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Monday, November 19th, 2018

What's the buzz?

Stucke named state Beekeeper of Year

By Tom Stankard

Ron Stucke lifts up a small screen with bees eating fondant recently at his home. . .

MARIA STEIN - Beekeeper Ron Stucke said he started harvesting honey 30 years ago because the gooey nectar "is one of life's greatest rewards."
His dedication to keeping bees alive and desire to spread awareness about his favorite flying insect has earned him the title "Beekeeper of the Year" from the Ohio State Beekeeper's Association. Three people wrote letters of recommendation to net him a nomination. Each described Stucke as "passionate," his wife, Carolyn, said.
While his dedication is unwavering, his hives' production depends upon conditions beyond his control. The amount of honey he collects and sells to his friends every year depends upon the number of bees in his eight backyard hives.
"One year I collected 250 gallons. Last year, I had 94, and this year I had about 20," he said.
The loss of honey is due to the decline of the bee population from the loss of habitat, bee-killing pesticides and disease-carrying Vorroa mites, Stucke noted.
More people are becoming beekeepers to battle the population decline, Stucke said. He encourages people to grow pollinator habitats to lure bees to the area. Pollinators such as bees have two basic habitat needs: a diversity of native flowering plants and egg-laying or nesting sites, according to the U.S. Department of Agriculture.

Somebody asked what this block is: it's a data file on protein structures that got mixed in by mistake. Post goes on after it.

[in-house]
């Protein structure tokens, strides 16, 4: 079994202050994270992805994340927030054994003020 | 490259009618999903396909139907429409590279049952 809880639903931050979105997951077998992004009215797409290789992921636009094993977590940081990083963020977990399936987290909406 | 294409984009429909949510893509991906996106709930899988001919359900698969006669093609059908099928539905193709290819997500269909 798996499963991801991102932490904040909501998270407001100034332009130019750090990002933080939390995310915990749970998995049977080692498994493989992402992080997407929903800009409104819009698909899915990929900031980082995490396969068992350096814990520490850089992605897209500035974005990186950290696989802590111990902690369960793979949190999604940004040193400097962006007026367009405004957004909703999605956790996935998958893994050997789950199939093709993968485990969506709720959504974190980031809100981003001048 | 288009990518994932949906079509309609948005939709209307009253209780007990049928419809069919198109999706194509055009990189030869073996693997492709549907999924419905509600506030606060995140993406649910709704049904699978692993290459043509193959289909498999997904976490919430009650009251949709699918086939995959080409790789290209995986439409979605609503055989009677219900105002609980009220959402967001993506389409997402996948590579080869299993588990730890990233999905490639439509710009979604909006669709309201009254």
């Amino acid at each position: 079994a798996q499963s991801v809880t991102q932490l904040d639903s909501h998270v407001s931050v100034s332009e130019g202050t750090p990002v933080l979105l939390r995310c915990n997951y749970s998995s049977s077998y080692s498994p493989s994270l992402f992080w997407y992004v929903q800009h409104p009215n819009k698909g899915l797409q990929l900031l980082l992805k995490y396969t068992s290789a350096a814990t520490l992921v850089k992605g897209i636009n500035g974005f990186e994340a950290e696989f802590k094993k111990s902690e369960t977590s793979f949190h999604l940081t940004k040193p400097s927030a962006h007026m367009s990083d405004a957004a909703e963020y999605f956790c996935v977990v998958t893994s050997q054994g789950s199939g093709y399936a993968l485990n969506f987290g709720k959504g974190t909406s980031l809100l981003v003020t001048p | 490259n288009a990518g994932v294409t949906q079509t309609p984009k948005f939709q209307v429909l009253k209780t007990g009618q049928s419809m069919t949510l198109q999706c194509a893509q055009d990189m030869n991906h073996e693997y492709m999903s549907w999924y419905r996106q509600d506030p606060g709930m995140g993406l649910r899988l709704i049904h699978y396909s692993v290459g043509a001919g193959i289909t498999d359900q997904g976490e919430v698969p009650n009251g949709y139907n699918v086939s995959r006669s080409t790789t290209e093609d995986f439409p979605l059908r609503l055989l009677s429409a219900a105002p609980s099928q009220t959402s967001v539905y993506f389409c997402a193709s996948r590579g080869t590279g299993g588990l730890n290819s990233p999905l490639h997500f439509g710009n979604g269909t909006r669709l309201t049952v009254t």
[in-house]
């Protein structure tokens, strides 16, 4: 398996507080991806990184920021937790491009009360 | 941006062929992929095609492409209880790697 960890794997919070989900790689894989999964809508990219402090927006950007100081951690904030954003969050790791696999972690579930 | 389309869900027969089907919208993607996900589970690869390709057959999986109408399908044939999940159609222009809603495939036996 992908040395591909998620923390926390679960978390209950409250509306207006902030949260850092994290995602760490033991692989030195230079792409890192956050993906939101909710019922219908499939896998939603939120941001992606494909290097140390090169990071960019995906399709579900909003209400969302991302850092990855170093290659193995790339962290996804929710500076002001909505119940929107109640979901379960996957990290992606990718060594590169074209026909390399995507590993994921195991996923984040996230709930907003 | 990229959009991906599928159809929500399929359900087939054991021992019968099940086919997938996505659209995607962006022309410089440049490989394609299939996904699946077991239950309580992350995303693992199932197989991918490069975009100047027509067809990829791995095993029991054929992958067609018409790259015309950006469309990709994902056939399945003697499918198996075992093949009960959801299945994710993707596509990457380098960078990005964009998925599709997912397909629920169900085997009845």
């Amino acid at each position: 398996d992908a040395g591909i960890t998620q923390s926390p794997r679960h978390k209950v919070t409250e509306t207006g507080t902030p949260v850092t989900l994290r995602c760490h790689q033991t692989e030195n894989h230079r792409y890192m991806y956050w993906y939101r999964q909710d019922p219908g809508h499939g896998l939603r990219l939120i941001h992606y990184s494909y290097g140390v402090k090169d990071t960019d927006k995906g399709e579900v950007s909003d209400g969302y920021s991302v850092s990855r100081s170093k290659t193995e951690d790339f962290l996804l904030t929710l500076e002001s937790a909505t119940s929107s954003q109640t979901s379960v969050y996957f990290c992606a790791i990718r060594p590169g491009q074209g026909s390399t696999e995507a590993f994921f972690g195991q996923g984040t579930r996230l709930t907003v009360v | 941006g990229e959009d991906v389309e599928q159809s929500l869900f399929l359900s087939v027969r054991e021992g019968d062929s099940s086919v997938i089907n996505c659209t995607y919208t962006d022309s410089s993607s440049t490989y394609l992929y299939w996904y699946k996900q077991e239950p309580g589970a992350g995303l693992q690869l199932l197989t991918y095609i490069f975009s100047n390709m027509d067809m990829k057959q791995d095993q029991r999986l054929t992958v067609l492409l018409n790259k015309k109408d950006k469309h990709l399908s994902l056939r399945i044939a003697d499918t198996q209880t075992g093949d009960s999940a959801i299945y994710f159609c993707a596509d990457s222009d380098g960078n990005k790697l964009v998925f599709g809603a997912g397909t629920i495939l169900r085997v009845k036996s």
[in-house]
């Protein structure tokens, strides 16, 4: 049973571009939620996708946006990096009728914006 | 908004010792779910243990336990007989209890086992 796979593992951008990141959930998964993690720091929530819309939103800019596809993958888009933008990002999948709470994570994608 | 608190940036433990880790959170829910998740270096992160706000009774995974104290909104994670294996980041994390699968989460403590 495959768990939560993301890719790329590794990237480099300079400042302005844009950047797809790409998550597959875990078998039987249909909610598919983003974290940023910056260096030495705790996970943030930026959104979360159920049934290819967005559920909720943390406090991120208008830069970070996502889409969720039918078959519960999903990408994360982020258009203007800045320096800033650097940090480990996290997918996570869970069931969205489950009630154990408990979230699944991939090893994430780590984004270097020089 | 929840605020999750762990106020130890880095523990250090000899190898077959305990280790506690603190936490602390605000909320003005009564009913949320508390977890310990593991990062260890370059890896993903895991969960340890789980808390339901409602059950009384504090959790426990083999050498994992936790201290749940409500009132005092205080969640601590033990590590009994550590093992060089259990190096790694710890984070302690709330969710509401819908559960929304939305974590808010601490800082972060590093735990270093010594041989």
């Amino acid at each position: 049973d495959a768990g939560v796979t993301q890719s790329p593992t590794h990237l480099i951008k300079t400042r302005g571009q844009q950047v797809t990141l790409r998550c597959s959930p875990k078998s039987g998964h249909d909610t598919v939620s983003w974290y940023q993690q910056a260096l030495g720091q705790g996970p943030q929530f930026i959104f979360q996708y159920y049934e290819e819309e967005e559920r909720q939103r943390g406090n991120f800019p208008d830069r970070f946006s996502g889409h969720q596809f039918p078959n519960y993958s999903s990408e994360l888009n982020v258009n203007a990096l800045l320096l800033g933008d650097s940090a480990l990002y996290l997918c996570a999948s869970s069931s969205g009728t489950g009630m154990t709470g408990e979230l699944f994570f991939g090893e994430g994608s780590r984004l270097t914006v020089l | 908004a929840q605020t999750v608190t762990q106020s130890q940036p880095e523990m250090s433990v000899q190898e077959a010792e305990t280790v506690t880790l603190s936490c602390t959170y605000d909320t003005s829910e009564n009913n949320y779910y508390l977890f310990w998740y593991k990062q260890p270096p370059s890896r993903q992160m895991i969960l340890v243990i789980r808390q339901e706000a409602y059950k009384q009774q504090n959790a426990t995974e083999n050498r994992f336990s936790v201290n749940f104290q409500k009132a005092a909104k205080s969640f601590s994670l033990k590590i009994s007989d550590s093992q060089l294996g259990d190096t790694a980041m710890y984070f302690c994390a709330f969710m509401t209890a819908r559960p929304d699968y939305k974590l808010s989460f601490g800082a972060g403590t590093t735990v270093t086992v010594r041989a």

Beekeeping in Ohio presents an additional challenge - keeping the insects alive through the winter, Stucke said.
"Hopefully, in the spring they're still alive. I lost just about all of them last year in the winter," he said. "A lot of beekeepers lose 40-60 percent of them. Some years are worse than others."
Stucke takes measures to help the hives survive the winter. He has installed an exterior layer of insulation that keeps the hives 8 degrees warmer. For sustenance, he feeds the bees fondant, a thick paste of sugar and water, and pollen patties for nutrition beyond the honey they normally consume.
Bees bred in colder climates have a better chance of survival, he said, noting lots of bees are brought up from the South and don't adapt well to the cold.
Inside the hive, bees have different responsibilities, Stucke pointed out. The sole queen is the only fertile female bee in the colony. Worker bees make up the largest portion of the population and are responsible for most work - gathering nectar, guarding the hive and honey, caring for the queen and larvae, keeping the hive clean and producing honey. Male bees called drones primarily mate with the queen, he said.
About 20,000 bees are inside each hive, he said. He orders them online or uses a vacuum to suck up bees when they are swarming. He said bees swarm when the hive is too crowded or if the queen is no longer fertile.
Harvesting the honey in late summer is sticky business, Stucke said. He puts a fume board with a chemical to drive down the bees onto the hive. Once the bees are down, he simply takes the honey off the top.
Stucke has started the Greater Grand Lake Beekeepers Association to educate the public about bees. The group began with 15 members and now has more than 100, he noted.
Members can attend informational meetings, network with beekeepers, give presentations at county fairs and mentor new beekeepers, he said.
Stucke has mentored several beekeepers, his wife said.
One, Fort Recovery High School senior Kayle Lennartz, recently won the 4-H Clock Trophy for her beekeeping project at the Ohio State Fair, Ron Stucke said. Lennartz demonstrated her proficiency and knowledge about beekeeping and honeybees in general to win the award, he said.
Stucke hopes mentoring future beekeepers will help the insects survive, and he encourages those interested to take his beginner's course.
For more information, visit the Greater Grand Lake Beekeeper's Association's Facebook page.
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